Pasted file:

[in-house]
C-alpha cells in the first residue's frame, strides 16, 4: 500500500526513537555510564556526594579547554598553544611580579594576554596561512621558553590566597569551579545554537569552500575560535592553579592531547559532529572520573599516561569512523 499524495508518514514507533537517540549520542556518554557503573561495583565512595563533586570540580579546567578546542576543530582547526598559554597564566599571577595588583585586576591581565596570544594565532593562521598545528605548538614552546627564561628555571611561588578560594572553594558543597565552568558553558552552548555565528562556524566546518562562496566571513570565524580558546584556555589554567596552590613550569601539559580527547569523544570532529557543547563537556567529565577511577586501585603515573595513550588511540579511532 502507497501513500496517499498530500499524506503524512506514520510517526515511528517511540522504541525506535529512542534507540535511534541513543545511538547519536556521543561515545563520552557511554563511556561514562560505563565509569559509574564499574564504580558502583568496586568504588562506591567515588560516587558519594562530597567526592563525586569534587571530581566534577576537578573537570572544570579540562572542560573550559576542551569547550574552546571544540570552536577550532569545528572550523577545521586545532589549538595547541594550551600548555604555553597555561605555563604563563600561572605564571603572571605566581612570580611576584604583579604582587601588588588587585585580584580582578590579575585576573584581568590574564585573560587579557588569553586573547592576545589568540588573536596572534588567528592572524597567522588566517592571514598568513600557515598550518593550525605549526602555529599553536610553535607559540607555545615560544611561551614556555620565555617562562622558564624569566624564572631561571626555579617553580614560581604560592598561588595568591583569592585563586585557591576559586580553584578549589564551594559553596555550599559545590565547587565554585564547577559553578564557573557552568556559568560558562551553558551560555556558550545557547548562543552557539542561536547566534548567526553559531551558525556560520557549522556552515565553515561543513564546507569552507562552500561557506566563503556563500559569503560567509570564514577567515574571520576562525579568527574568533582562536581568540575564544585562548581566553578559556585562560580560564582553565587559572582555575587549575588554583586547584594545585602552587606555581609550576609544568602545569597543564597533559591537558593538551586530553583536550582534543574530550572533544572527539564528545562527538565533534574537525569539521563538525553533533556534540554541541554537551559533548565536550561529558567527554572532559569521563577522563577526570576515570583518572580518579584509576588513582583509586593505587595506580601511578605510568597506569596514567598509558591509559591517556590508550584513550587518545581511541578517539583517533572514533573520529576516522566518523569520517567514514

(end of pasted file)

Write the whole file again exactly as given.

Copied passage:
[in-house]
C-alpha cells in the first residue's frame, strides 16, 4: 500500500526513537555510564556526594579547554598553544611580579594576554596561512621558553590566597569551579545554537569552500575560535592553579592531547559532529572520573599516561569512523 499524495508518514514507533537517540549520542556518554557503573561495583565512595563533586570540580579546567578546542576543530582547526598559554597564566599571577595588583585586576591581565596570544594565532593562521598545528605548538614552546627564561628555571611561588578560594572553594558543597565552568558553558552552548555565528562556524566546518562562496566571513570565524580558546584556555589554567596552590613550569601539559580527547569523544570532529557543547563537556567529565577511577586501585603515573595513550588511540579511532 502507497501513500496517499498530500499524506503524512506514520510517526515511528517511540522504541525506535529512542534507540535511534541513543545511538547519536556521543561515545563520552557511554563511556561514562560505563565509569559509574564499574564504580558502583568496586568504588562506591567515588560516587558519594562530597567526592563525586569534587571530581566534577576537578573537570572544570579540562572542560573550559576542551569547550574552546571544540570552536577550532569545528572550523577545521586545532589549538595547541594550551600548555604555553597555561605555563604563563600561572605564571603572571605566581612570580611576584604583579604582587601588588588587585585580584580582578590579575585576573584581568590574564585573560587579557588569553586573547592576545589568540588573536596572534588567528592572524597567522588566517592571514598568513600557515598550518593550525605549526602555529599553536610553535607559540607555545615560544611561551614556555620565555617562562622558564624569566624564572631561571626555579617553580614560581604560592598561588595568591583569592585563586585557591576559586580553584578549589564551594559553596555550599559545590565547587565554585564547577559553578564557573557552568556559568560558562551553558551560555556558550545557547548562543552557539542561536547566534548567526553559531551558525556560520557549522556552515565553515561543513564546507569552507562552500561557506566563503556563500559569503560567509570564514577567515574571520576562525579568527574568533582562536581568540575564544585562548581566553578559556585562560580560564582553565587559572582555575587549575588554583586547584594545585602552587606555581609550576609544568602545569597543564597533559591537558593538551586530553583536550582534543574530550572533544572527539564528545562527538565533534574537525569539521563538525553533533556534540554541541554537551559533548565536550561529558567527554572532559569521563577522563577526570576515570583518572580518579584509576588513582583509586593505587595506580601511578605510568597506569596514567598509558591509559591517556590508550584513550587518545581511541578517539583517533572514533573520529576516522566518523569520517567514514